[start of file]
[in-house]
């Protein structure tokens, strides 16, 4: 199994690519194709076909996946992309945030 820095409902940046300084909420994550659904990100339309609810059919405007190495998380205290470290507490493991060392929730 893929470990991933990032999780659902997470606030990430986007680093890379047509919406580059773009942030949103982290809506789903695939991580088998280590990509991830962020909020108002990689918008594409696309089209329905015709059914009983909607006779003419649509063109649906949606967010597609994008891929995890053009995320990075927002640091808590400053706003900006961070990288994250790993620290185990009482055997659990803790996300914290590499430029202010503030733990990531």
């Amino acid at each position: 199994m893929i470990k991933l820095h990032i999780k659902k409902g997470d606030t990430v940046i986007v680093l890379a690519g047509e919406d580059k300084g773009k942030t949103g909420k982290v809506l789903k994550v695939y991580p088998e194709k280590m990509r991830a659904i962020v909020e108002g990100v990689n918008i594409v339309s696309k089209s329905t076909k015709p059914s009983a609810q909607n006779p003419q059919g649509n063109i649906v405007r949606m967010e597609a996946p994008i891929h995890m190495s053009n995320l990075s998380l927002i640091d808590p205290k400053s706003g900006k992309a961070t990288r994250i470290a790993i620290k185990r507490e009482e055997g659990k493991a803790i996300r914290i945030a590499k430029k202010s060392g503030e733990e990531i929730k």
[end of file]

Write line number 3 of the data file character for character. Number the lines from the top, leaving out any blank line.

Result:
């Amino acid at each position: 199994m893929i470990k991933l820095h990032i999780k659902k409902g997470d606030t990430v940046i986007v680093l890379a690519g047509e919406d580059k300084g773009k942030t949103g909420k982290v809506l789903k994550v695939y991580p088998e194709k280590m990509r991830a659904i962020v909020e108002g990100v990689n918008i594409v339309s696309k089209s329905t076909k015709p059914s009983a609810q909607n006779p003419q059919g649509n063109i649906v405007r949606m967010e597609a996946p994008i891929h995890m190495s053009n995320l990075s998380l927002i640091d808590p205290k400053s706003g900006k992309a961070t990288r994250i470290a790993i620290k185990r507490e009482e055997g659990k493991a803790i996300r914290i945030a590499k430029k202010s060392g503030e733990e990531i929730k």